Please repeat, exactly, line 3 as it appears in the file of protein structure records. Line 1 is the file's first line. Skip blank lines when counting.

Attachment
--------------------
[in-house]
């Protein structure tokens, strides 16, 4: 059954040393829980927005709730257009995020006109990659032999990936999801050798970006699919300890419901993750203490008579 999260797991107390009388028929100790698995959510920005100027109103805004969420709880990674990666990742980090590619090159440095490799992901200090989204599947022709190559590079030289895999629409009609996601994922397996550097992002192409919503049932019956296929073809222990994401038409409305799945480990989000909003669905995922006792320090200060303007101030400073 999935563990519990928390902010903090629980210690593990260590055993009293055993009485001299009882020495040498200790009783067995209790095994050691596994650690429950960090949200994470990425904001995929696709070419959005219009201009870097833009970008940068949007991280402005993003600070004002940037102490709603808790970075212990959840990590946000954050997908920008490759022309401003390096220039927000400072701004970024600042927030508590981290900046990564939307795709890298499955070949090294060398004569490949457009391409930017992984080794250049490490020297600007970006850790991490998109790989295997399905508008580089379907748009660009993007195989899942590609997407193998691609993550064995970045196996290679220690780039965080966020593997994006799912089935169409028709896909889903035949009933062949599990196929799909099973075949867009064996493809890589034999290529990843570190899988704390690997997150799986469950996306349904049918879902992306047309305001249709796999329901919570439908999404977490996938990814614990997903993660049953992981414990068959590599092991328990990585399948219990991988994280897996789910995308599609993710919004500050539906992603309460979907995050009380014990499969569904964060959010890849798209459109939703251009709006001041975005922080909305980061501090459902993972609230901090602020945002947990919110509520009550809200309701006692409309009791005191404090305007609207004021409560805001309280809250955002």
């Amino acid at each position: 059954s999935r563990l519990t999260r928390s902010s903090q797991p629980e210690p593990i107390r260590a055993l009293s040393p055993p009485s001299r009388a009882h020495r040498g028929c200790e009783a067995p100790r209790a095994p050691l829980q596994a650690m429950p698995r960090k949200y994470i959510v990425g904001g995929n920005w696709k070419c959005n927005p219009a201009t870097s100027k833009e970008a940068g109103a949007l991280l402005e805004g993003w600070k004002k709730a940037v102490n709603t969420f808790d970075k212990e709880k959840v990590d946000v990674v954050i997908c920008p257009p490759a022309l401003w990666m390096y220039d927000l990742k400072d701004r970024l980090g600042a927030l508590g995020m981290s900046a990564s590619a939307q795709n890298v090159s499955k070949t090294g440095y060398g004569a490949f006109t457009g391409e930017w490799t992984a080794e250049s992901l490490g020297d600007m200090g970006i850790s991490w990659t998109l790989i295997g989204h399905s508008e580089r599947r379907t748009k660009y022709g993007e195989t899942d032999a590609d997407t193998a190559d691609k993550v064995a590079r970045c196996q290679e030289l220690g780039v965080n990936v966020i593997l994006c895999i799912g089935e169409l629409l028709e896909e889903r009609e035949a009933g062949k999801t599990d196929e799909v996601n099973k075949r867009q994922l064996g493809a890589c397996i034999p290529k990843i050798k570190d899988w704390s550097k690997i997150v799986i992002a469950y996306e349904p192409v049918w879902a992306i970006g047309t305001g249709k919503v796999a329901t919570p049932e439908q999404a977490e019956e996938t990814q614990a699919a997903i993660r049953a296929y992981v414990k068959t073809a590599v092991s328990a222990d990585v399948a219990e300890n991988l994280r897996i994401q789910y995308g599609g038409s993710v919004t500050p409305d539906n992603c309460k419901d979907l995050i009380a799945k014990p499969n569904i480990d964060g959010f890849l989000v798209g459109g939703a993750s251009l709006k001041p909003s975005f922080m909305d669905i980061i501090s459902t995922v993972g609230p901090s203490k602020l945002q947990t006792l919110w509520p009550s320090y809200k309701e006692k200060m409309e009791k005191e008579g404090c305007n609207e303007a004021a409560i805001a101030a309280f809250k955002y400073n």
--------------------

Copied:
């Amino acid at each position: 059954s999935r563990l519990t999260r928390s902010s903090q797991p629980e210690p593990i107390r260590a055993l009293s040393p055993p009485s001299r009388a009882h020495r040498g028929c200790e009783a067995p100790r209790a095994p050691l829980q596994a650690m429950p698995r960090k949200y994470i959510v990425g904001g995929n920005w696709k070419c959005n927005p219009a201009t870097s100027k833009e970008a940068g109103a949007l991280l402005e805004g993003w600070k004002k709730a940037v102490n709603t969420f808790d970075k212990e709880k959840v990590d946000v990674v954050i997908c920008p257009p490759a022309l401003w990666m390096y220039d927000l990742k400072d701004r970024l980090g600042a927030l508590g995020m981290s900046a990564s590619a939307q795709n890298v090159s499955k070949t090294g440095y060398g004569a490949f006109t457009g391409e930017w490799t992984a080794e250049s992901l490490g020297d600007m200090g970006i850790s991490w990659t998109l790989i295997g989204h399905s508008e580089r599947r379907t748009k660009y022709g993007e195989t899942d032999a590609d997407t193998a190559d691609k993550v064995a590079r970045c196996q290679e030289l220690g780039v965080n990936v966020i593997l994006c895999i799912g089935e169409l629409l028709e896909e889903r009609e035949a009933g062949k999801t599990d196929e799909v996601n099973k075949r867009q994922l064996g493809a890589c397996i034999p290529k990843i050798k570190d899988w704390s550097k690997i997150v799986i992002a469950y996306e349904p192409v049918w879902a992306i970006g047309t305001g249709k919503v796999a329901t919570p049932e439908q999404a977490e019956e996938t990814q614990a699919a997903i993660r049953a296929y992981v414990k068959t073809a590599v092991s328990a222990d990585v399948a219990e300890n991988l994280r897996i994401q789910y995308g599609g038409s993710v919004t500050p409305d539906n992603c309460k419901d979907l995050i009380a799945k014990p499969n569904i480990d964060g959010f890849l989000v798209g459109g939703a993750s251009l709006k001041p909003s975005f922080m909305d669905i980061i501090s459902t995922v993972g609230p901090s203490k602020l945002q947990t006792l919110w509520p009550s320090y809200k309701e006692k200060m409309e009791k005191e008579g404090c305007n609207e303007a004021a409560i805001a101030a309280f809250k955002y400073n």